When you buy a home, especially your first home in a joint tenancy, it is rather a big step and you may be worried about a mortgage.
As gloomy as it may sound, it's vital to consider the "what ifs?" in case things don't turn out as expected. Selling the home and splitting the proceeds is one possibility when a relationship ends. A different option is to put the residence in only one person's name. What transpires, though, if you buy a property where one party puts down a larger deposit than the other? What would happen if one partner had previously bought a home, sold it, and used the money from the sale to put down a deposit on a new one? What if a family member gave money to one person to help with the deposit for them to buy the property together?
Starting with the name or names on the title, which is typically held in equal shares, equity is distributed. Arguments concerning whether or not equity in the property should be split equally by the separating couple can readily occur in situations when relationships fail, particularly if differing amounts have been donated for shared ownership.
Fortunately, there is a proactive approach to averting this kind of conflict. The answer entails a binding contract that was created by a lawyer. The agreement, which is typically written at the same time as the house purchase, specifies how much each party contributes to the deposit and what will happen to that money should the couple ever decide to divorce.
For instance, if partner A deposits £25,000 and partner B puts £5,000 toward the deposit. The mortgage and the home's title are held in joint names.
The contract might stipulate that, in the event of a divorce and the sale of the home, after the mortgage has been paid off, A will receive the first £25,000 of the sale proceeds, B will receive the next £5,000, and the remaining free proceeds of the sale will be split equally between them.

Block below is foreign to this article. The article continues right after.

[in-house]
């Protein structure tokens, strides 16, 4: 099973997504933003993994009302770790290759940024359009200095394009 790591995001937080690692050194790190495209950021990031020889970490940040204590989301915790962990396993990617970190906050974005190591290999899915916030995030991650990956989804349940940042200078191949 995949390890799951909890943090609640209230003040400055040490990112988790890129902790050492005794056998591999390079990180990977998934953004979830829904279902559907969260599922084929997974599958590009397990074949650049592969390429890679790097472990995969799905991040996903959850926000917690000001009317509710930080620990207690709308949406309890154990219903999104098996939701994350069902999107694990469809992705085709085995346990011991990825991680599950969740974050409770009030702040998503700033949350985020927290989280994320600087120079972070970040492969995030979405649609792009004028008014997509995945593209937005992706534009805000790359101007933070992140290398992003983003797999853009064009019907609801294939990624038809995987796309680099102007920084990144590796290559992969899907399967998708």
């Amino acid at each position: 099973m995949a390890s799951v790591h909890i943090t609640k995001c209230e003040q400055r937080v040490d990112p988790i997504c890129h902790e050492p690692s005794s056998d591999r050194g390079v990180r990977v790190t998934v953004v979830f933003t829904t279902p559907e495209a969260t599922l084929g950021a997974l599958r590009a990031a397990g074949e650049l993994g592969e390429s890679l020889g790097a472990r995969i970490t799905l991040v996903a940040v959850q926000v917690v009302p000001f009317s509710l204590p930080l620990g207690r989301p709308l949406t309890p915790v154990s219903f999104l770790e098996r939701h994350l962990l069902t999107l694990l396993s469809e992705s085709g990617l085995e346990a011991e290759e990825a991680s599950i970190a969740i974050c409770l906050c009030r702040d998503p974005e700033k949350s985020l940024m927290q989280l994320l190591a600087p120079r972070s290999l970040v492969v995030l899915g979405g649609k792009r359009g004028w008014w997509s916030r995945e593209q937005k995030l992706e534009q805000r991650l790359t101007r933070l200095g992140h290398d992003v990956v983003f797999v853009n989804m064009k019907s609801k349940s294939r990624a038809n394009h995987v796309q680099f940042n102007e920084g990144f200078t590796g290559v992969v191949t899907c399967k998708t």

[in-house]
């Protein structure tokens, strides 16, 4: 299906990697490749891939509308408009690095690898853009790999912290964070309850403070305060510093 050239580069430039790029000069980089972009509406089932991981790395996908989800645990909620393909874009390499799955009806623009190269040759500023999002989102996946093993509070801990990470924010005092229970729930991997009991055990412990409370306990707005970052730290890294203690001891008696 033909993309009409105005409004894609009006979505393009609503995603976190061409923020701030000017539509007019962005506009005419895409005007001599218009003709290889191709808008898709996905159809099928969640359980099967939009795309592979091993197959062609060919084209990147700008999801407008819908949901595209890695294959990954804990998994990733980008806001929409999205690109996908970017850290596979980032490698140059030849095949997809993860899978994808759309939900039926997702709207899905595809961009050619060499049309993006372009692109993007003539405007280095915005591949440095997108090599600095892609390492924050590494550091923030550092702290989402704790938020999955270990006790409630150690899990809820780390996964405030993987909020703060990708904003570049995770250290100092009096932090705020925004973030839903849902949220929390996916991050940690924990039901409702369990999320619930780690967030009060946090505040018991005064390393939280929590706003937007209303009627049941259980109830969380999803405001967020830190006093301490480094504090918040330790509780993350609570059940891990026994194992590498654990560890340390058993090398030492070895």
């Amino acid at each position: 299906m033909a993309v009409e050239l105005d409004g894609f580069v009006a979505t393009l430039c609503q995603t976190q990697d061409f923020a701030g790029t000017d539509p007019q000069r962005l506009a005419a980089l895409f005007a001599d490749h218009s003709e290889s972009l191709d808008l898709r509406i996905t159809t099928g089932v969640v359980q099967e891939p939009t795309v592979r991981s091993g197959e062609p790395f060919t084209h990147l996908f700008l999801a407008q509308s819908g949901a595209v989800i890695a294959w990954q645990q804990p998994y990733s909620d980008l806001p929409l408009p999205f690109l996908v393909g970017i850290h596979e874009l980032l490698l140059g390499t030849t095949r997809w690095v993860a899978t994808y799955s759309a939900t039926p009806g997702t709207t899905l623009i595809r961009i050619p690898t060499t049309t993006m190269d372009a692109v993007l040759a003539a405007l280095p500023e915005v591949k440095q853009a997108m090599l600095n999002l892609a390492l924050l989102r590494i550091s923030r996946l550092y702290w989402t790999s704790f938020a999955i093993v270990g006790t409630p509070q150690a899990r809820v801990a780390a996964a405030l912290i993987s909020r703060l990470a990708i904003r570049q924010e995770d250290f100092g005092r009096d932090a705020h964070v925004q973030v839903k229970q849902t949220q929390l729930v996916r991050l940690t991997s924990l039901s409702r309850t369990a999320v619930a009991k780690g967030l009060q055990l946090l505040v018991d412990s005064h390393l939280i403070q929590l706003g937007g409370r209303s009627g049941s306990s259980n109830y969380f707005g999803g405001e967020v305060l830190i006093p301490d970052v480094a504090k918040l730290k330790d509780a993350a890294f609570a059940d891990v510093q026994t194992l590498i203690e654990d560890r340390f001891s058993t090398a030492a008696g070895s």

When everything in the relationship is going well, such agreements give the couple a sense of security and certainty that enables them to take charge of a particular situation.
You can choose how much of the property each individual will own if you opt to purchase it as tenants-in-common. In this case, if two persons acquire the property but one paid more for it, you can conclude that ownership should be divided 60:40.
Each person only has a right to their portion of the property, and if it is sold, they will only be entitled to that portion of the revenues.
When one of you passes away, his or her portion of the property becomes a part of the estate and does not automatically pass to the remaining owner (s).
If the property is held as tenants-in-common, a Declaration of Trust should be completed. The Declaration will list the financial contributions made by each party to enable the purchase of the property, but it can also include information about who is responsible for expenses related to the property, such as maintenance costs and mortgage payments, as well as what should happen in the event that one co-owner passes away or the property is sold.
The agreement tries to limit any potential sources of contention and would make any future divorce easier. Couples with children frequently find it very helpful to file a Declaration of Trust since it can be good for minimizing inheritance tax.
Even if you contributed to the purchase in unequal shares, if you choose to acquire the property as joint tenants, it is presumed that the co-owners will own the property in equal portions.
The interest in the property held by the deceased, in the event that one of you passes away, immediately belongs to the survivor(s) and is unaffected by any Will that may have been prepared.
However, if you have children from a previous relationship, you might want to think about owning the property as tenants-in-common so your share of the property will pass to your children. This option is popular among married couples.
If you are stuck in a mortgage and unsure of what to do next, contact our solicitor for first-time buyers. Before you buy a property together and take out a joint mortgage, make sure you consider all the factors.